To welcome the New Year with a cheeky take on the clash of economic ideologies, how might opposing camps’ representatives view Christmas presents?
Levity aside, the answer reveals the pompousness and vacuity of each and every economic theory.
Neoclassicists: Given their view of individuals as utility-maximizing algorithms, and their obsession with a paradigm of purely utility-driven transactions, neoclassical economists can see no point in such a fundamentally inefficient form of exchange as Christmas gift-giving.
When Jill receives a present from Jack that cost him $X, but which gives her less utility than she would gain from commodity Y, which retails for $Y (that is less than or equal to $X), Jill is forced either to accept this utility loss or to undertake the costly and usually imperfect business of exchanging Jack’s gift for Y. Either way, there is a deadweight loss involved.
In this sense, the only efficient gift is an envelope of cash. But, because Christmas is about exchanging gifts, as opposed to one-sided offerings, what would be the purpose in Jack and Jill exchanging envelopes of cash?
If they contain the same amounts, the exercise is pointless. If not, the exchange is embarrassing to the person who has given less and can damage Jack and Jill’s relationship irreparably. The neoclassicist thus endorses the Scrooge hypothesis: the best gift is no gift.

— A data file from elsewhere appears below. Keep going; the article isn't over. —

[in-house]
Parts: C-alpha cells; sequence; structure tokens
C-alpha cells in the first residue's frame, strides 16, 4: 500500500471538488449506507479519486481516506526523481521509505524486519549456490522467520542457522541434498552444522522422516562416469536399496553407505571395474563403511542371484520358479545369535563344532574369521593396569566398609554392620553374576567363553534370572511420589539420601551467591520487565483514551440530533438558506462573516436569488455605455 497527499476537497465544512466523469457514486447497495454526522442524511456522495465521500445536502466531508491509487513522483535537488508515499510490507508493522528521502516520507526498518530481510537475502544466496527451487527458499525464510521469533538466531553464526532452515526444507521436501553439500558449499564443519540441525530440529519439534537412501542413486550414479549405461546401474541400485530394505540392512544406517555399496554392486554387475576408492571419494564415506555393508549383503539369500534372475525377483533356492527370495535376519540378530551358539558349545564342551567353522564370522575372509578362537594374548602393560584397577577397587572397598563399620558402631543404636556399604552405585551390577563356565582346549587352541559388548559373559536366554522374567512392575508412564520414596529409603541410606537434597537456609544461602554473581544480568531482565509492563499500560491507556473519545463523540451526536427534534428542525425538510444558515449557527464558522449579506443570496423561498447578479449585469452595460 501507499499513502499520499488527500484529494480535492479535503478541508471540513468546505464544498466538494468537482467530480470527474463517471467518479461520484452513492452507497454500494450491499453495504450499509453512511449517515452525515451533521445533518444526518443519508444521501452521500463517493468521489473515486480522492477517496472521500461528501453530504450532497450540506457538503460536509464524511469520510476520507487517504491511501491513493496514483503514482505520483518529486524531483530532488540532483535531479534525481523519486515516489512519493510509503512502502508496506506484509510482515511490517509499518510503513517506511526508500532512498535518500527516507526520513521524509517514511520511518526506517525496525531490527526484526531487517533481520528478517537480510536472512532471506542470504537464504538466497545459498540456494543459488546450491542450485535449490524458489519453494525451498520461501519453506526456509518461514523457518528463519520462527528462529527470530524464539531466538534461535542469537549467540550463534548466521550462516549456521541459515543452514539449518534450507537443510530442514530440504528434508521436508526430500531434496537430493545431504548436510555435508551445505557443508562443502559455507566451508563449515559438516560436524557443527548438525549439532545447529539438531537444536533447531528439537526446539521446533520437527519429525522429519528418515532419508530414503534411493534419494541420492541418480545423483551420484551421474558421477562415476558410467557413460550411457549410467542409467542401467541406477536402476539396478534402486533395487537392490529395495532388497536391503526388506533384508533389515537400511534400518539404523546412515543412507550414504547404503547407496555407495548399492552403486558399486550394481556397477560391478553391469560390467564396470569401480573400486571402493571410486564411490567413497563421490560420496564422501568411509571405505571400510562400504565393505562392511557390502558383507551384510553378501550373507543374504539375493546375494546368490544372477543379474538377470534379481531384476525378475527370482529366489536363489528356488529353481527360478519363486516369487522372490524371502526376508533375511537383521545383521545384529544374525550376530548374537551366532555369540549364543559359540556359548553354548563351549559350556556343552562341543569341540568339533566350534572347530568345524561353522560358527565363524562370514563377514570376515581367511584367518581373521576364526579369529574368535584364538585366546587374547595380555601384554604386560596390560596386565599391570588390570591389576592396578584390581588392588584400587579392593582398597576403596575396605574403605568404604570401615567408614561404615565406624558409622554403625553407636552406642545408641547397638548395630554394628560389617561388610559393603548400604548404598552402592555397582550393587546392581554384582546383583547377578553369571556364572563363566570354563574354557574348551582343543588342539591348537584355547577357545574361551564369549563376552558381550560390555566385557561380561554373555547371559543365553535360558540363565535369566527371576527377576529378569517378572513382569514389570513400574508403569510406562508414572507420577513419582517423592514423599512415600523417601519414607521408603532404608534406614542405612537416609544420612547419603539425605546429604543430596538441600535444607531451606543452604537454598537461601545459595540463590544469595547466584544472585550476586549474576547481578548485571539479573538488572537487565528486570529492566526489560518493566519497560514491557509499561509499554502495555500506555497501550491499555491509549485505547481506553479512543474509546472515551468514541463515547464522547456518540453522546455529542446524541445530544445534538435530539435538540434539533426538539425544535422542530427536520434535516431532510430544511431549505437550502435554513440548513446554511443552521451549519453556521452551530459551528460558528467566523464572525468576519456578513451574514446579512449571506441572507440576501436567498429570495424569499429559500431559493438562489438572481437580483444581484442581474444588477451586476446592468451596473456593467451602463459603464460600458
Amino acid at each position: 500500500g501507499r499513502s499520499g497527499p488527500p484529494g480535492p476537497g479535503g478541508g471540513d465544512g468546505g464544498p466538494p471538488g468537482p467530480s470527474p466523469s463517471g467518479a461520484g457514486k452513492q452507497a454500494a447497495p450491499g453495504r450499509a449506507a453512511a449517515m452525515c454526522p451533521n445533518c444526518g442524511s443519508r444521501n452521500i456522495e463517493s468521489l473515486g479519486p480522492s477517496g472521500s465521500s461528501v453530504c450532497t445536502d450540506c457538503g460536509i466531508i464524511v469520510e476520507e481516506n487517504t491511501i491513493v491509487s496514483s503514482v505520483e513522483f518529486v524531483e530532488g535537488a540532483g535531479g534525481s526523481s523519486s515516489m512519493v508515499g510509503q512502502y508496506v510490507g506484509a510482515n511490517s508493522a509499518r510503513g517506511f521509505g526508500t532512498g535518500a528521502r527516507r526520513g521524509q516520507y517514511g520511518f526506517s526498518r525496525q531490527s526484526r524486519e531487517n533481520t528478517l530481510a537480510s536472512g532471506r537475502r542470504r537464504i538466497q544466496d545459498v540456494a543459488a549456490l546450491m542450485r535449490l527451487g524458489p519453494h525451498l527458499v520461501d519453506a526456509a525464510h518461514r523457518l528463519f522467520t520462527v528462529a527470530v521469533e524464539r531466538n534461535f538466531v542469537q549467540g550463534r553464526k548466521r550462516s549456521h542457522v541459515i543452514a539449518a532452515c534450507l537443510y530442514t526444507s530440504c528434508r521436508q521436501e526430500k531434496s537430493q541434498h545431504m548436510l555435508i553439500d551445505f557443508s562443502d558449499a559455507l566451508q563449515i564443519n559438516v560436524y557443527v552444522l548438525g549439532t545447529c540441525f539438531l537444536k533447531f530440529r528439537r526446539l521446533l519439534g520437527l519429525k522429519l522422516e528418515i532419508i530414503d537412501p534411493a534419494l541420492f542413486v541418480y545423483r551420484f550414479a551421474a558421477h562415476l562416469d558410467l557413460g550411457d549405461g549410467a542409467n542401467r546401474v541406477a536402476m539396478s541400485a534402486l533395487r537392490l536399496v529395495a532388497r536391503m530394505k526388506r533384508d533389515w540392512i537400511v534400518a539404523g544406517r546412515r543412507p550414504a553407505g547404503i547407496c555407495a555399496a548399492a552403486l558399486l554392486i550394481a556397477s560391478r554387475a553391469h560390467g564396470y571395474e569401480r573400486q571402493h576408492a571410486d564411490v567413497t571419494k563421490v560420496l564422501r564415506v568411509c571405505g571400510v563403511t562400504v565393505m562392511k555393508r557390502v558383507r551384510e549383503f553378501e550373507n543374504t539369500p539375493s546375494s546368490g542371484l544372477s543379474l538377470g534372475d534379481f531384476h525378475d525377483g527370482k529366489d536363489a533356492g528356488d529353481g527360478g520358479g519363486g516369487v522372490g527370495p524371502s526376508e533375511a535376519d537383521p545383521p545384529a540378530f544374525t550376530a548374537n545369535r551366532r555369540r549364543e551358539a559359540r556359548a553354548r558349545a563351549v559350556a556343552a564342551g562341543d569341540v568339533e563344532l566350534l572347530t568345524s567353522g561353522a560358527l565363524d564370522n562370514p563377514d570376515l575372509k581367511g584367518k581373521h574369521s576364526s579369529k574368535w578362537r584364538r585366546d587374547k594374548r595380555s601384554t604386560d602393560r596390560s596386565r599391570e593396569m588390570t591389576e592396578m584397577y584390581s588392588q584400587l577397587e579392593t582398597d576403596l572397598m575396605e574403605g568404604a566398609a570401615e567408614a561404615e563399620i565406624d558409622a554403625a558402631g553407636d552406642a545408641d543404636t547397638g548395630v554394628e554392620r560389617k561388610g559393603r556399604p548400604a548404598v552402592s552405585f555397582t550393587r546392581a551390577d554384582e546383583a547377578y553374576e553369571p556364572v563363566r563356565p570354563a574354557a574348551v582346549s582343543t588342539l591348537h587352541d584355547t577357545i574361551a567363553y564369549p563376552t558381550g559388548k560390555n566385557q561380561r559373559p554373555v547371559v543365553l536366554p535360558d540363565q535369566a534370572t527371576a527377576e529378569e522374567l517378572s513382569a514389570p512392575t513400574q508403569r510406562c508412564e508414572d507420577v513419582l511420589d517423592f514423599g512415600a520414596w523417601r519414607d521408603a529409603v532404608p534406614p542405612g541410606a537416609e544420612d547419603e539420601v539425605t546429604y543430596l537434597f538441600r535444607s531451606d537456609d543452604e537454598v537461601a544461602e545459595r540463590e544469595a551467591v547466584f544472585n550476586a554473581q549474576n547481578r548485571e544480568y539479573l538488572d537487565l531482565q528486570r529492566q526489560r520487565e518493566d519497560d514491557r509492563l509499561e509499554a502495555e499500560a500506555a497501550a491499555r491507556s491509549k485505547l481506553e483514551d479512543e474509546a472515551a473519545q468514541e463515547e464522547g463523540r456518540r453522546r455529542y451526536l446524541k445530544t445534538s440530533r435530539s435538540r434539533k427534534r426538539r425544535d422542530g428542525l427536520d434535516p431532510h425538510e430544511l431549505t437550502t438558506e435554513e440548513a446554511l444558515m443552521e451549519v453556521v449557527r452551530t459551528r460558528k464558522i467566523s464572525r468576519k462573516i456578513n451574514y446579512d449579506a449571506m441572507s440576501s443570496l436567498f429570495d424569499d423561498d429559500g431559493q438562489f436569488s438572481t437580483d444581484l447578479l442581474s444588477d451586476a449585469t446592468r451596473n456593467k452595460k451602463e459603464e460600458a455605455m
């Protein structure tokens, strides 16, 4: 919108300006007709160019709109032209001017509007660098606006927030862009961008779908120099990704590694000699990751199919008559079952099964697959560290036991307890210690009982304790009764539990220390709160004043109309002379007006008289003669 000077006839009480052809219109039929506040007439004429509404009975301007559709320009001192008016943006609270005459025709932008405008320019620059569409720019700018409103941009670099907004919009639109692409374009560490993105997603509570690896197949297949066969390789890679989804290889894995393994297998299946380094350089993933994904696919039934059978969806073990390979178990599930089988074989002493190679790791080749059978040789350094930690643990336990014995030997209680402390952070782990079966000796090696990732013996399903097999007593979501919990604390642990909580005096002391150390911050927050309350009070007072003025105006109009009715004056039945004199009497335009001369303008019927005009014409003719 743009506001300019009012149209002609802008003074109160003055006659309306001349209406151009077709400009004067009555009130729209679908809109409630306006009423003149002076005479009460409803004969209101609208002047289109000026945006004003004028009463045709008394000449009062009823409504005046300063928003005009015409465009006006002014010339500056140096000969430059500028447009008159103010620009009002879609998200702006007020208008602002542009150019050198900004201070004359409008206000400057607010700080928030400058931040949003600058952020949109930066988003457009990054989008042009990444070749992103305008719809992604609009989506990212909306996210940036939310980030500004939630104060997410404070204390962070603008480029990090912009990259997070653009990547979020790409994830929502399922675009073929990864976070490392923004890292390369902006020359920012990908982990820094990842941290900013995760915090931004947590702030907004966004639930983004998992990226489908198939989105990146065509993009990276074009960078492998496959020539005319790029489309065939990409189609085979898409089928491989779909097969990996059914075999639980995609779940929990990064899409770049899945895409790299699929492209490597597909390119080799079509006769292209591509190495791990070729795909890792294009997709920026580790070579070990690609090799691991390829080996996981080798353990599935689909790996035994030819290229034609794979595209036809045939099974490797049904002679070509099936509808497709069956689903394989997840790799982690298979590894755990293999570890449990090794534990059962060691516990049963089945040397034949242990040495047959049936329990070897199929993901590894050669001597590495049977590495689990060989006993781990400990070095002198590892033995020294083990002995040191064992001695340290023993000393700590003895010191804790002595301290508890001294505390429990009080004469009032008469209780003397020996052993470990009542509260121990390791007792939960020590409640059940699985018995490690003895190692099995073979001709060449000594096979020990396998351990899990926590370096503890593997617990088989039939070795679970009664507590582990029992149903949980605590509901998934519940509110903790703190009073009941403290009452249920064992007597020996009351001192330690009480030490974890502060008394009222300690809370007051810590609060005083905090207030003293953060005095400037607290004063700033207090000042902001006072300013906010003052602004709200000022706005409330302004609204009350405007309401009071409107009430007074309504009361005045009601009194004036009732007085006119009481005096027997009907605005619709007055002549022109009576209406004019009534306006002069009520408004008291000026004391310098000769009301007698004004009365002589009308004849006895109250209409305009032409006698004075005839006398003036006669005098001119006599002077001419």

Keynesians: To prevent recessions from turning into depressions, a fall in aggregate demand must be reversed through increased investment, which requires that entrepreneurs believe that increased consumption will mop up the additional output that new investments will bring about.
The neoclassical elimination of Christmas gift exchange, or even the containment of Christmas largesse, would be disastrous during recessionary periods.
Indeed, Keynesians might go so far as to argue that it is the government’s job to encourage gift exchanges (as long as the gifts are purchased, rather than handcrafted or home produced), and even to subsidize gift giving by reducing sales taxes during the holiday season.
And why stop at just one holiday season? During recessionary times, two or three Christmases might be advisable (preferably spaced out during the year).
But Keynesians also stress the importance of reining in the government deficit, as well as overall consumption, when the economy is booming. To that end, they might recommend a special gift or sales tax during the festive season once growth has recovered, or even canceling Christmas when the pace of GDP growth exceeds that consistent with full employment.
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